What would you expect the head of a household to do if his home was falling down? You would expect him to alert his dearest to vacate the premises and take their most precious belongings with them. What would you expect the President of Cyprus to do, armed with insider knowledge of the economic catastrophe that was about to befall his country? If your answer is that he would do his best to protect the interests of the common man who elected him to high office, then you don't know much about the ruling class. What Cypriot President Nikos reportedly did was warn his close friends of the impending doom, so that they could make haste to spirit their most precious belonging - money - out of the country before the IMF could nab a chunk of it.
The Italian media, those parts that are not detailing the various shenanigans of their own ex-leader, reported that four and a half billion Euros were taken from Cyprus's banks with a few frenetic mouse clicks before the wall came down and the European Central Bank started to treat those deposits as their own. The ban on moving money abroad came after those in the know availed themselves of all the services that no-questions-asked internet banking can provide.
Ordinary Cypriots queued forlornly at cash machines to take out what they could but, as is the way with the finance racket, forewarned is forearmed. It's just that forewarning is reserved for the haves, not the have nots. It is like insider trading, which is what makes the world go round for those that can afford the ticket to the carousel.
That sort of thing could never happen in this country, though. Our banks are as safe as houses. No, something stronger: our banks are as safe as...banks. Do not be afraid citizens of Britain, your cash is safe. That is the message from the banks and the government. Simply deposit your wages and your savings with us and we will treat your money with the good practice and deference for which the City of London is famous, they say. Then they will mumble something about terms and conditions that you can barely hear and that if you read you would not understand. Still, I am sure they are right. Nothing as third world as a banking collapse could ever happen in jolly old Blighty. I mean, that would be as far fetched as us running out of gas.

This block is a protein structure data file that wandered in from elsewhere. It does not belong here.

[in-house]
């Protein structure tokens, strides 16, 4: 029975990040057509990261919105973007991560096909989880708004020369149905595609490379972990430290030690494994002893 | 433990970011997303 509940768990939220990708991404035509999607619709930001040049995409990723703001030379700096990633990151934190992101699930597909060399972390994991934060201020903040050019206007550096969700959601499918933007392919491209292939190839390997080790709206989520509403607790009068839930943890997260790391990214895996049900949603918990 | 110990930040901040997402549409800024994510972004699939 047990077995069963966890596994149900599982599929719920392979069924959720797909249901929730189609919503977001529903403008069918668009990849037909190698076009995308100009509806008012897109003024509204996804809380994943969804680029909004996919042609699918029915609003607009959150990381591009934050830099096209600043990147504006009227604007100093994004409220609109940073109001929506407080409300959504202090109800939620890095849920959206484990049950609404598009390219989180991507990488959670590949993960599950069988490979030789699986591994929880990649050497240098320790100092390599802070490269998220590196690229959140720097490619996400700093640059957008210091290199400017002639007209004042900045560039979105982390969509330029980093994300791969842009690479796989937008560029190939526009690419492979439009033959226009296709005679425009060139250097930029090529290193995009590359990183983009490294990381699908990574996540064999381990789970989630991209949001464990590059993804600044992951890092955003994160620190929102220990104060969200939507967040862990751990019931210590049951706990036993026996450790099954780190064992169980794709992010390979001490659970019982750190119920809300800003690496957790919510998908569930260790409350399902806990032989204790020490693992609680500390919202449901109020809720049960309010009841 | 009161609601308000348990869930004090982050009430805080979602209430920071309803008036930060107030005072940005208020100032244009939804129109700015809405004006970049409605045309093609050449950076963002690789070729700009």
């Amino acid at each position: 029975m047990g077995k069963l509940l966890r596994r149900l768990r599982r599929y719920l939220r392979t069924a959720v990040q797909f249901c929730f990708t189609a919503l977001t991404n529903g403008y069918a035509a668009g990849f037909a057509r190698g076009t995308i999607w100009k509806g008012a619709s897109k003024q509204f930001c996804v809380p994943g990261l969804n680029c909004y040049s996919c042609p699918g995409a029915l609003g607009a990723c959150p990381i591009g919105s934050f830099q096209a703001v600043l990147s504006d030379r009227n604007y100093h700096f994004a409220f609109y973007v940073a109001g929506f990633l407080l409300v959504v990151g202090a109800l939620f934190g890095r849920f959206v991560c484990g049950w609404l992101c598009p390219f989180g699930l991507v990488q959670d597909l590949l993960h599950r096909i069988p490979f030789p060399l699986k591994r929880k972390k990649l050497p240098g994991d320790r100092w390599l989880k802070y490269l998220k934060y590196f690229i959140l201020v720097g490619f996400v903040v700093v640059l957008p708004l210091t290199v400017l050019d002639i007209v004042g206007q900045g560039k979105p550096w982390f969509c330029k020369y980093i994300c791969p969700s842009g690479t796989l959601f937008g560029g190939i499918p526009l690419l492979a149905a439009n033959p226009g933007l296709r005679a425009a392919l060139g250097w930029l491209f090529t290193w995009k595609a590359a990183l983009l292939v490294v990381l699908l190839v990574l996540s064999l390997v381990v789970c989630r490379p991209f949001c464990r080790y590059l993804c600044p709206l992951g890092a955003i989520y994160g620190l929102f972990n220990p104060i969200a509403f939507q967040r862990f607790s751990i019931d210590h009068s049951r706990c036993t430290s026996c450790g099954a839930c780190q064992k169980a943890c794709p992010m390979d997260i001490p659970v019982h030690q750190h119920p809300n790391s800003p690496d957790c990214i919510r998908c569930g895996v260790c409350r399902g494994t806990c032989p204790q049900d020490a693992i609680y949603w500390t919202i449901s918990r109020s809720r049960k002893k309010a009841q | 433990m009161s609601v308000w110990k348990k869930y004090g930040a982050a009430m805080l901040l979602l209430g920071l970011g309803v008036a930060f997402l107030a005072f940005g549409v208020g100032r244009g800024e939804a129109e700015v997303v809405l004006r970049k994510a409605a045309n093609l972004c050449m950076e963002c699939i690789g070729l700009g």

In other news, we are running out of gas. Due to the entirely unexpected cold weather in early Spring, something which has never happened before unless you count most of the years you have been alive, our gas reserves are running low. This is because of the selfish manner in which Britons choose not to freeze to death and put on their heating when it is snowing. This self indulgence has decimated our reserves of natural gas.
The United States of America has reserves that will last it six months in the event of being cut off from outside supplies. Our European neighbours have a parsimonious three months capacity on stand by. So, you might think that in well ordered and prudently run Great Britain we would have a buffer of available fuel to last us through the unexpected quite comfortably, given that we are a rich, first world island and not a place that exports bananas and refugees. And you would be wrong. Britain has, at best, fifteen days of gas reserves. Fifteen. At the time of writing, we have less than two days supply.
Be not afraid though, we have completely reliable pipelines that will squirt natural gas up us in the event of us running out. In other other news, one of only three key pipelines that supply us in an emergency just shut down unexpectedly. And who could plan for the unexpected? Unless that is what governments are for.
At least we can rely on electricity. I mean, the lights aren't about to go out are they? Unless, that is, you believe the government body that oversees the electricity industry that has said the lights are about to go out. Give it four years, they say, and we will be reading the television guide to see what we are missing by the dying light of our mobile phone's last charge. But what about the industry that can save us from dependence on dirty old fossil fuels: nuclear power? Nuclear power means we can be independent and not beholden to Russia or the Middle East to keep the internet on so we can go trolling celebrities on Twitter. Except, that is, when there is weather in the air. A brief chilly snap, accompanied by a feather light dusting of snow has forced the Sellafield nuclear power station to shut down. I am not making that up. The bad weather which has caused people to need power, has induced the place that helps produce it to stop working. Nothing remotely third world about that.
If the cold weather continues, which "experts" say it will, then it will be getting a bit nippy inside, unless you have a working fireplace and don't mind burning your furniture.
On the other hand, the Mediterranean is positively balmy at this time of year. If only there was a country there that was desperate for money, didn't mind being over run by Brits and had the same relaxed attitude about financial malpractice that we have here, but with better weather and cheaper restaurants. For the good of us both, I say: let's invade Cyprus, in the nicest possible way.